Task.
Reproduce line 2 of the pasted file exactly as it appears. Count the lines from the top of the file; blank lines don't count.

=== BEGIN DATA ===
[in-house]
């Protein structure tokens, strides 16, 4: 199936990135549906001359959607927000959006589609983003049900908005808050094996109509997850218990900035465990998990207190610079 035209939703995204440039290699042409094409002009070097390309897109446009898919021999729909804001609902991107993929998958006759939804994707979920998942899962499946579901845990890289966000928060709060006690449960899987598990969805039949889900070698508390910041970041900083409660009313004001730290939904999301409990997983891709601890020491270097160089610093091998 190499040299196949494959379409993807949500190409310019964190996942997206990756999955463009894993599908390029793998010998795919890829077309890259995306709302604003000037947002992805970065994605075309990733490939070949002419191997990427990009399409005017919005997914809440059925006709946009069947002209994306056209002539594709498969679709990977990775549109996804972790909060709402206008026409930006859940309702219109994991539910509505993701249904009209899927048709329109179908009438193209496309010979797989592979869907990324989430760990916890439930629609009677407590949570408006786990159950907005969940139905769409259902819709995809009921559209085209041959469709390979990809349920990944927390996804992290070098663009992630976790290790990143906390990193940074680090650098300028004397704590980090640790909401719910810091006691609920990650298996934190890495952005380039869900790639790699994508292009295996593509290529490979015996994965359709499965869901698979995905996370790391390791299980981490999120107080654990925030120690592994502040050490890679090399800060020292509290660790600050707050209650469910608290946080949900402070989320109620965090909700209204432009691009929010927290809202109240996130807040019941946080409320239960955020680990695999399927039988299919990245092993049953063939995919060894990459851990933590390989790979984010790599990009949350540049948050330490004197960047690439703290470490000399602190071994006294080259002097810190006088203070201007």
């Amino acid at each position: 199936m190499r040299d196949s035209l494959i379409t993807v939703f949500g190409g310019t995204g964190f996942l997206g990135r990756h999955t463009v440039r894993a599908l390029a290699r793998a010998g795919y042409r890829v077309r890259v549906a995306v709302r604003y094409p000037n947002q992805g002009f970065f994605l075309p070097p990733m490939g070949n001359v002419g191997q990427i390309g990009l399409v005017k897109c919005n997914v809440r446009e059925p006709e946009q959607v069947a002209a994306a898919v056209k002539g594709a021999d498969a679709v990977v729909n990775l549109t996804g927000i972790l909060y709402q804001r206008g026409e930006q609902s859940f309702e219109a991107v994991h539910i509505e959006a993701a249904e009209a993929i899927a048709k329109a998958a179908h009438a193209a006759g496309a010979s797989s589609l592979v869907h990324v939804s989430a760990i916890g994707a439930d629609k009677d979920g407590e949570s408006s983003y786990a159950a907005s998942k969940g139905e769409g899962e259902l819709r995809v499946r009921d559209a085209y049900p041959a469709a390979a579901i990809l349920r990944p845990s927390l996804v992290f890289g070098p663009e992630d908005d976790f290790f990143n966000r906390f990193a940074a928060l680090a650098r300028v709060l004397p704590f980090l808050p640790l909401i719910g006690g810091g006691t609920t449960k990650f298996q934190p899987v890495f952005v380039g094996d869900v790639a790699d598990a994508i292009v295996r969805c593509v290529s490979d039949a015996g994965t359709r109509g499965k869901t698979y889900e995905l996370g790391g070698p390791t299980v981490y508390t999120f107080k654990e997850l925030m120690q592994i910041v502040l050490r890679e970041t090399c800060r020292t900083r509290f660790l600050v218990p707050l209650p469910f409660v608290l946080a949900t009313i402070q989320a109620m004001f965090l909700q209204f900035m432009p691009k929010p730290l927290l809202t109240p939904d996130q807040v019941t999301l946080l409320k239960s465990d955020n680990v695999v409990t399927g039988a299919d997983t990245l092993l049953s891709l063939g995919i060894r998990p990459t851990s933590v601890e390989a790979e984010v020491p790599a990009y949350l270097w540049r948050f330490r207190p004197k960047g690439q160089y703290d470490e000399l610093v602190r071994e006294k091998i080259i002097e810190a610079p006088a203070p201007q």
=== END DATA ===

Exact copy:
């Protein structure tokens, strides 16, 4: 199936990135549906001359959607927000959006589609983003049900908005808050094996109509997850218990900035465990998990207190610079 035209939703995204440039290699042409094409002009070097390309897109446009898919021999729909804001609902991107993929998958006759939804994707979920998942899962499946579901845990890289966000928060709060006690449960899987598990969805039949889900070698508390910041970041900083409660009313004001730290939904999301409990997983891709601890020491270097160089610093091998 190499040299196949494959379409993807949500190409310019964190996942997206990756999955463009894993599908390029793998010998795919890829077309890259995306709302604003000037947002992805970065994605075309990733490939070949002419191997990427990009399409005017919005997914809440059925006709946009069947002209994306056209002539594709498969679709990977990775549109996804972790909060709402206008026409930006859940309702219109994991539910509505993701249904009209899927048709329109179908009438193209496309010979797989592979869907990324989430760990916890439930629609009677407590949570408006786990159950907005969940139905769409259902819709995809009921559209085209041959469709390979990809349920990944927390996804992290070098663009992630976790290790990143906390990193940074680090650098300028004397704590980090640790909401719910810091006691609920990650298996934190890495952005380039869900790639790699994508292009295996593509290529490979015996994965359709499965869901698979995905996370790391390791299980981490999120107080654990925030120690592994502040050490890679090399800060020292509290660790600050707050209650469910608290946080949900402070989320109620965090909700209204432009691009929010927290809202109240996130807040019941946080409320239960955020680990695999399927039988299919990245092993049953063939995919060894990459851990933590390989790979984010790599990009949350540049948050330490004197960047690439703290470490000399602190071994006294080259002097810190006088203070201007």